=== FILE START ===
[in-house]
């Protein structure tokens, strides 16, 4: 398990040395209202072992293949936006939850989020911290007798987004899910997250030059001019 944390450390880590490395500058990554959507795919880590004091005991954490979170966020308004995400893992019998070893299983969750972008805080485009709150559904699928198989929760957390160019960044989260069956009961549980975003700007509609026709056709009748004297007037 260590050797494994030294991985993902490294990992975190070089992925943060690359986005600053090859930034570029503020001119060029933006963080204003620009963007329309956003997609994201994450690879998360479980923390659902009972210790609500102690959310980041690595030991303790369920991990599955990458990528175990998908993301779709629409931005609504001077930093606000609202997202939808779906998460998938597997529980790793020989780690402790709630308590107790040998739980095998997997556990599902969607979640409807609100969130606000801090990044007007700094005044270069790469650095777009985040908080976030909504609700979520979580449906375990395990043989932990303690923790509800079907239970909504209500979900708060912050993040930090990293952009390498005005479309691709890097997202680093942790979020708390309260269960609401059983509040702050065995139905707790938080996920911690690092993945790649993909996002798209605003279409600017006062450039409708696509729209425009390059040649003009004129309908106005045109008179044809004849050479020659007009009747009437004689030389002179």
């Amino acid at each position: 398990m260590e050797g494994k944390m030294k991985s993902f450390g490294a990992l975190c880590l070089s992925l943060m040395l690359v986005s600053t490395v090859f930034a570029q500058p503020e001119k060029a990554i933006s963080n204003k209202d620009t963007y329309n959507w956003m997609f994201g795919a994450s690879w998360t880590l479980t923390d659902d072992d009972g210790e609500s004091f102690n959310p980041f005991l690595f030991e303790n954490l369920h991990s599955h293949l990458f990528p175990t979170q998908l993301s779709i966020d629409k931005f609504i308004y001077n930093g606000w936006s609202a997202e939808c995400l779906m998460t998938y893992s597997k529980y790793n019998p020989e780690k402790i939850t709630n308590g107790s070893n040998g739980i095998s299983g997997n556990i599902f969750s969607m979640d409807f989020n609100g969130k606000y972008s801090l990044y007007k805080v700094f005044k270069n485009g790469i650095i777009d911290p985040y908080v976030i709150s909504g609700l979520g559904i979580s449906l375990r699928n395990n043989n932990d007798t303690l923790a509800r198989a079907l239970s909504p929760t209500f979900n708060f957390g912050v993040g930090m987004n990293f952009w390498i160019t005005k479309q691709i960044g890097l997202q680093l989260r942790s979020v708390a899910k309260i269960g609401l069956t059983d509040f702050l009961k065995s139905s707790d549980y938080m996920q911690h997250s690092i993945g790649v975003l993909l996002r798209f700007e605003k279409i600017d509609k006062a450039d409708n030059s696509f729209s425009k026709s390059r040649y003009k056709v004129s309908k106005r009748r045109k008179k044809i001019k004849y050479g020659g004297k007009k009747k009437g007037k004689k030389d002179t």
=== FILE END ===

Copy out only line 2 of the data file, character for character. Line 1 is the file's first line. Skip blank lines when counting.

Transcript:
């Protein structure tokens, strides 16, 4: 398990040395209202072992293949936006939850989020911290007798987004899910997250030059001019 944390450390880590490395500058990554959507795919880590004091005991954490979170966020308004995400893992019998070893299983969750972008805080485009709150559904699928198989929760957390160019960044989260069956009961549980975003700007509609026709056709009748004297007037 260590050797494994030294991985993902490294990992975190070089992925943060690359986005600053090859930034570029503020001119060029933006963080204003620009963007329309956003997609994201994450690879998360479980923390659902009972210790609500102690959310980041690595030991303790369920991990599955990458990528175990998908993301779709629409931005609504001077930093606000609202997202939808779906998460998938597997529980790793020989780690402790709630308590107790040998739980095998997997556990599902969607979640409807609100969130606000801090990044007007700094005044270069790469650095777009985040908080976030909504609700979520979580449906375990395990043989932990303690923790509800079907239970909504209500979900708060912050993040930090990293952009390498005005479309691709890097997202680093942790979020708390309260269960609401059983509040702050065995139905707790938080996920911690690092993945790649993909996002798209605003279409600017006062450039409708696509729209425009390059040649003009004129309908106005045109008179044809004849050479020659007009009747009437004689030389002179």